Otter spelled out his conditions at a meeting of the Idaho Associated General Contractors in Garden City Friday.
"I doubt very, very much if in (2014) there will be an action -- an action to the point of a legislative conclusion -- meaning passage of those bills," Otter said.
The Idaho Statesman reported that the Republican governor is determined not to repeat his experience of two years ago with the public education initiative "Students Come First." That ambitious education overhaul was narrowly approved in the Legislature but overturned by voters the following year.
"If our process is anemic, if our process doesn't reach out and correctly identify the problem, then all I can tell you is I went through a miserable election night as we were losing all three of those" propositions, Otter said.
Otter also said a push to raise highway funds in 2014 coincides with his bid to seek a third term as governor.
Otter has not officially announced he's seeking a third term, but he's hired a campaign manager. Otter faces a primary challenge in state Sen. Russ Fulcher, a conservative lawmaker from Meridian who says he disagrees with Otter's decision to establish a state-run health insurance exchange under the federal Affordable Care Act.
The winner will face Anthony Joseph "A.J." Balukoff, who announced his candidacy Tuesday and so far has no Democratic rival in May's primary.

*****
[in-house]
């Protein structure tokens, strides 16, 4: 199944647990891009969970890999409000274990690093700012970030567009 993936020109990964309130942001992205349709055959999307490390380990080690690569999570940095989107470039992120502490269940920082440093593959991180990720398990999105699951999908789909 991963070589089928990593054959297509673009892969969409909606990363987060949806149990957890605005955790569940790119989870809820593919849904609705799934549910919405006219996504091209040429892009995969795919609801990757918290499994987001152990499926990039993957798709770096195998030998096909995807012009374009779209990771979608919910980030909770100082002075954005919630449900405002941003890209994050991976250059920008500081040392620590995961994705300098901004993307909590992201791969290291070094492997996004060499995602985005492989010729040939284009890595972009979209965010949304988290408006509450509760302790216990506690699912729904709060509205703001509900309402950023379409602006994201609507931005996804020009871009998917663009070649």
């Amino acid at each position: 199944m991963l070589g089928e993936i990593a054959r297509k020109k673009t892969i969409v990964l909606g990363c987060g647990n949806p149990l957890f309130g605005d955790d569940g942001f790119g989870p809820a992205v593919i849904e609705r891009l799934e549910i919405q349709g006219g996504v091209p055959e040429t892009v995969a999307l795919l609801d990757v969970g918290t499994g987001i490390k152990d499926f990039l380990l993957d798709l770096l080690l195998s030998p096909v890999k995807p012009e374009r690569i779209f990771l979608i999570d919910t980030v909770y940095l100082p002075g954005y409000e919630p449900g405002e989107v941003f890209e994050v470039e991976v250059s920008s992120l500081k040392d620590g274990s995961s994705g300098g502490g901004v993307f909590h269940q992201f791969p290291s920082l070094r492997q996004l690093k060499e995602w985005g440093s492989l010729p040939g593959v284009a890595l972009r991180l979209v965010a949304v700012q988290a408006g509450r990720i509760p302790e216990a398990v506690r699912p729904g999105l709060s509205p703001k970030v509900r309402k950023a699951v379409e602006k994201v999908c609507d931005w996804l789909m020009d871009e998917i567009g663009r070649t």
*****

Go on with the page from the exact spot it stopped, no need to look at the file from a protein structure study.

Otter asked the Idaho Associated General Contractors to help pay for a $45,000 poll to gage public support for additional highway revenue.
"I would hope that you folks would recognize that the information that we can get would be valuable to yourselves and your future direction and your future growth," Otter said. "My first priority is going to be: What does the public say about it? Do they understand exactly what we're trying to do?"
Wayne Hammon, executive director of AGC and Otter's former budget director, said contractors will help pay for the poll.
"All of us talk about it all the time, but we live in the bubble of the capital," Hammon said. "Out on the road do people see this as a problem? And if so, how big of a problem?"
Idaho has about 34,000 miles of local roads and 5,000 miles of state highways. A task force convened by Otter reported in 2010 that state and local highway funding fell $262 million short of meeting annual operation, preservation and restoration needs.
The 2014 Legislature begins Jan. 6.
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